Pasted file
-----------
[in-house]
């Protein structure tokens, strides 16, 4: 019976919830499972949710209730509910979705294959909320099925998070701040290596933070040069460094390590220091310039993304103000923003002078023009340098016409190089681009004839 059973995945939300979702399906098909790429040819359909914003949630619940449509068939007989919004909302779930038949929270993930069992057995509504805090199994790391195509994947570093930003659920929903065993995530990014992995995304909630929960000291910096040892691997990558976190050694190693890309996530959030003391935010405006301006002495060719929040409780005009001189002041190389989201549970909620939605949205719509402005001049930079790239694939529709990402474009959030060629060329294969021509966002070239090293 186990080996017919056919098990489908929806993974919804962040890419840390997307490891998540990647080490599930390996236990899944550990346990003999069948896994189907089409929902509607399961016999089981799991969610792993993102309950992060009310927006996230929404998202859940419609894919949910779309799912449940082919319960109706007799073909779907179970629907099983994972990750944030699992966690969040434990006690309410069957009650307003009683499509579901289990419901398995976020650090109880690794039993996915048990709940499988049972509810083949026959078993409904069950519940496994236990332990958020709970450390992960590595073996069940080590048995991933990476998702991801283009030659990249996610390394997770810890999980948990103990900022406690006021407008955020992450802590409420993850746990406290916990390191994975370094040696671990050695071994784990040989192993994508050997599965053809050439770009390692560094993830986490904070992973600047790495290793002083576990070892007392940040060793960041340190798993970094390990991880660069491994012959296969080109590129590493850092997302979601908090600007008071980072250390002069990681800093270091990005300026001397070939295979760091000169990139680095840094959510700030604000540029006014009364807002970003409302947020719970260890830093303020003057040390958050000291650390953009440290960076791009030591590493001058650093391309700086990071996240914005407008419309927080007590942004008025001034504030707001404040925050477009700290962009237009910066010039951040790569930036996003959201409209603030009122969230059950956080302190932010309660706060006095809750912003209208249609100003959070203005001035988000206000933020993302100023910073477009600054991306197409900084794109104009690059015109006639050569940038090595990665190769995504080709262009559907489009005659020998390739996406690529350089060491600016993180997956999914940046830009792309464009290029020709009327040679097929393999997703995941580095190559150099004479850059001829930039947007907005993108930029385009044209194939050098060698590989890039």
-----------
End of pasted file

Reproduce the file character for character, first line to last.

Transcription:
[in-house]
């Protein structure tokens, strides 16, 4: 019976919830499972949710209730509910979705294959909320099925998070701040290596933070040069460094390590220091310039993304103000923003002078023009340098016409190089681009004839 059973995945939300979702399906098909790429040819359909914003949630619940449509068939007989919004909302779930038949929270993930069992057995509504805090199994790391195509994947570093930003659920929903065993995530990014992995995304909630929960000291910096040892691997990558976190050694190693890309996530959030003391935010405006301006002495060719929040409780005009001189002041190389989201549970909620939605949205719509402005001049930079790239694939529709990402474009959030060629060329294969021509966002070239090293 186990080996017919056919098990489908929806993974919804962040890419840390997307490891998540990647080490599930390996236990899944550990346990003999069948896994189907089409929902509607399961016999089981799991969610792993993102309950992060009310927006996230929404998202859940419609894919949910779309799912449940082919319960109706007799073909779907179970629907099983994972990750944030699992966690969040434990006690309410069957009650307003009683499509579901289990419901398995976020650090109880690794039993996915048990709940499988049972509810083949026959078993409904069950519940496994236990332990958020709970450390992960590595073996069940080590048995991933990476998702991801283009030659990249996610390394997770810890999980948990103990900022406690006021407008955020992450802590409420993850746990406290916990390191994975370094040696671990050695071994784990040989192993994508050997599965053809050439770009390692560094993830986490904070992973600047790495290793002083576990070892007392940040060793960041340190798993970094390990991880660069491994012959296969080109590129590493850092997302979601908090600007008071980072250390002069990681800093270091990005300026001397070939295979760091000169990139680095840094959510700030604000540029006014009364807002970003409302947020719970260890830093303020003057040390958050000291650390953009440290960076791009030591590493001058650093391309700086990071996240914005407008419309927080007590942004008025001034504030707001404040925050477009700290962009237009910066010039951040790569930036996003959201409209603030009122969230059950956080302190932010309660706060006095809750912003209208249609100003959070203005001035988000206000933020993302100023910073477009600054991306197409900084794109104009690059015109006639050569940038090595990665190769995504080709262009559907489009005659020998390739996406690529350089060491600016993180997956999914940046830009792309464009290029020709009327040679097929393999997703995941580095190559150099004479850059001829930039947007907005993108930029385009044209194939050098060698590989890039």